Why I’m Starting to Doubt My Decision to do a “Love Wins” Book Discussion at Church

There’s an amazing thing about speaking to big crowds: when you are in front of them, they become this huge organism. There’s an energy there, a pulsating sort of emotion that you can read just like you can read individual people.

So when I made the announcement at church last Sunday, that I was going to lead a 6-week book discussion on Rob Bell’s controversial “Love Wins” in a Sunday-School-type environment, I was surprised at how conflicted the organism (ie congregation) seemed to be.

A few people looked at me with eyebrows straining to leave their forehead and hit the ceiling fan (along with everything else that might “hit the fan,” so to speak). A few looked excited, as if I had just validated their questioning personality. Others looked intrigued. After we played the trailer for the book (you know, where Rob Bell asks how we know whether or not Gandhi is in hell?), I made an off-the-cuff joke asking people to stop looking for rocks with which to stone me.

Chirp, chirp.

So here they are: three reasons I’m not sure it’s such a good idea to do a “Love Wins” book discussion at my church:

1) My dad’s the pastor, and I don’t want him taking the heat. Look, I get to show up on Sunday mornings and do whatever I want. I can blog about whatever I want. At the end of the day, I’m not a pastor, and I’m not in charge of fielding all the concerns/complaints from a congregation full of very varied theological opinions. If this book discussion ends up causing problems, you know who’s going to hear about it? My dad. (Sorry pops).

2) The whole topic seems to have flown right over the heads of most people in our church. A huge portion of our church is made up of people who didn’t grow up in the church. Their newbies. They don’t know Rob Bell from John Piper. Should I really be introducing them to controversial topics when they might never have even seen this book otherwise?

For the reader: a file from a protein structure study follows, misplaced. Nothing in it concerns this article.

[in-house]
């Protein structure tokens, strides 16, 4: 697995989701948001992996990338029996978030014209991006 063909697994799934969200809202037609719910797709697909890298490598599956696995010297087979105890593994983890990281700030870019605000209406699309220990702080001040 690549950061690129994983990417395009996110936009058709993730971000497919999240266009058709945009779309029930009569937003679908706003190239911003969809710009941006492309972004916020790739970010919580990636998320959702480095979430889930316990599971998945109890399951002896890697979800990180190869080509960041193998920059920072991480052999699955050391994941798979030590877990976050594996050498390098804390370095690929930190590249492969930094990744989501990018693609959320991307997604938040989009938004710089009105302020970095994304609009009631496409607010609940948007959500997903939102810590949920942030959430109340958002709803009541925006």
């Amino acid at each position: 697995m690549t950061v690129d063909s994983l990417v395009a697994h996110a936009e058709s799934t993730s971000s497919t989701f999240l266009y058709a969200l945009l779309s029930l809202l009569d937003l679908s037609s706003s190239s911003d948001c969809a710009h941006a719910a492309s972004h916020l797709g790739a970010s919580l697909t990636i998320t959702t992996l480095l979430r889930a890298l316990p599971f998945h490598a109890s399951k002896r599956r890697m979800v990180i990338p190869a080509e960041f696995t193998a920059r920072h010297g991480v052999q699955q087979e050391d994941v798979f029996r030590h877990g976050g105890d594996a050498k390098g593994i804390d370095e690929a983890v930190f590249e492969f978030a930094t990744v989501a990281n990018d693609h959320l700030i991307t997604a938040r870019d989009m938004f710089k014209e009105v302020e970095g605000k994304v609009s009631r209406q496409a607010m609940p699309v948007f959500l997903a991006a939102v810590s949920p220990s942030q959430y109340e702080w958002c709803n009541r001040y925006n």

3) Franklin Graham has called Rob Bell a heretic.

But after all of that, am I still going to have this book discussion? Yes.

Why? Because I feel so strongly that this stuff has got to be talked about! Because too many people in the church have based their theology on movies and classical literature! Because if you open a book, and you open the Bible beside it, I think you might just learn something you’ve never known before!

I’m not a Rob Bell disciple, but I do believe that the way he packs his books full of questions presents an effective way to get people to use their Bibles for something during the week other than paperweights in their minivans.

May 15th. 9:00am. Gap Community Church.

Love Wins.

Be there.

Farewell. (Sorry, couldn’t resist).

23 Replies to “Why I’m Starting to Doubt My Decision to do a “Love Wins” Book Discussion at Church”

  1. People’s beliefs are often delicate flowers, which is OK, but you’re still brave to go forward with this project. If the “in-person you” is anything like the “blogging you”, then I think you’ll pull it off. Good luck.

  2. Shawn, you will do awesome. While our church is one of a lot of spiritual n00bs (sorry, I couldn’t resist, it was the nerd in me…) because try are new to this, I would be so many of them have this question. They may not know this book exists, or the controversy around it, but I’d bet they struggle with the topic Rob Bell talks about. I know I do.

  3. If I were in your neck of the woods, I WOULD be there. Alas. Good luck. I wouldn’t even be allowed to do this in our church.

  4. I bagged my idea of having a discussion on the book, so I admire your willingness to do so.